POST-RESISTANCE-EXERCISE CARBOHYDRATE SUPPLEMENTATION DOES NOT AFFECT SORENESS IN FEMALES
Campbell, J. A., Richardson, M. T., Wingo, J. E., Neggers, Y. H., Lawrence, J. C., Leeper, J. D., & Bishop, P. A. (2011). The effect of acute carbohydrate-protein supplementation following exhaustive resistance exercise in trained females. Medicine and Science in Sports and Exercise, 43(5).
This study examined the recovery capabilities and soreness responses of resistance-trained females (N = 9; 19-35 years) following three sets to failure for eight exercises without supplementation, with post-exercise consumption of a carbohydrate-protein mixture, or a carbohydrate-only beverage. Recovery was measured as the group mean number of repetitions performed using the 10 repetition-maximum for each exercise at baseline compared to the total following the three treatments. Soreness was also measured using a 100 mm visual analog scale. Twenty-four hours of passive recovery was observed between each baseline trial and the follow-up session with a seven-day washout period between each set of trials.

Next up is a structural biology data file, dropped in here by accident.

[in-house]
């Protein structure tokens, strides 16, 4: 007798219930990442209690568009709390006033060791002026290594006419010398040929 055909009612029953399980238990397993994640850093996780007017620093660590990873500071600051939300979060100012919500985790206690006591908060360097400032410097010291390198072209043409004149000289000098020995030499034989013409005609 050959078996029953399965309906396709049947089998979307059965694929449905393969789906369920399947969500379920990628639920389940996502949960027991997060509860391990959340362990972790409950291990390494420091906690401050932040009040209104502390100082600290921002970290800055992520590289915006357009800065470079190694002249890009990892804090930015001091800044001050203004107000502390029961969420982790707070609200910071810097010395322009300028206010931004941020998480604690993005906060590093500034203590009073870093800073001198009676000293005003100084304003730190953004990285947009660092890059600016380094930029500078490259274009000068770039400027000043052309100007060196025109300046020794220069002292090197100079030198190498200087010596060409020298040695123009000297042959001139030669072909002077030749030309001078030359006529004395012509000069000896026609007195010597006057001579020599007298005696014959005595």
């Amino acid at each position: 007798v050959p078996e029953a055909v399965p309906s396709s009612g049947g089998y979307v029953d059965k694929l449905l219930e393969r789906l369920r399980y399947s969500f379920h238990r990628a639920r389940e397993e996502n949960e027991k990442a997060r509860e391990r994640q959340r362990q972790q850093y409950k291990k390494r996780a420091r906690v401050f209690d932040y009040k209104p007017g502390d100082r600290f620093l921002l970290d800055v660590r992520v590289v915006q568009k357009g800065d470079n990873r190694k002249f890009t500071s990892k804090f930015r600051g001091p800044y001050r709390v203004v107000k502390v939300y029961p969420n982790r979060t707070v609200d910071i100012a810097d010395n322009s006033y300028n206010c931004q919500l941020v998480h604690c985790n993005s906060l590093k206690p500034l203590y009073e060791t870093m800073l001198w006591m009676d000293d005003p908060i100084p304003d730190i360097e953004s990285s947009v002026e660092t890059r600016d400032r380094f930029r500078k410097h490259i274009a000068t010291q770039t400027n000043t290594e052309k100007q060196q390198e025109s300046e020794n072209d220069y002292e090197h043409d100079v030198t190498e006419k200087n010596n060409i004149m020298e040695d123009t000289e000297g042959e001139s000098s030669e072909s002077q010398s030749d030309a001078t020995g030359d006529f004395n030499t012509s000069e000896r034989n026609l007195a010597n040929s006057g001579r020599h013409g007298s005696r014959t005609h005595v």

After 24 hours, repetitions for the carbohydrate-protein conditions were similar to both carbohydrate-only and control conditions. For all conditions, soreness after exercise was significantly higher than baseline. Mean soreness was similar for all conditions. Large inter-subject variability existed across all treatments for all variables.
Implication. Supplementation with carbohydrate-only or carbohydrate-protein does not enhance 24-hour recovery compared to a no-supplementation condition. Women were able to perform similarly to baseline in each scenario despite experiencing a significant level of soreness.
Return to Table of Contents for this issue.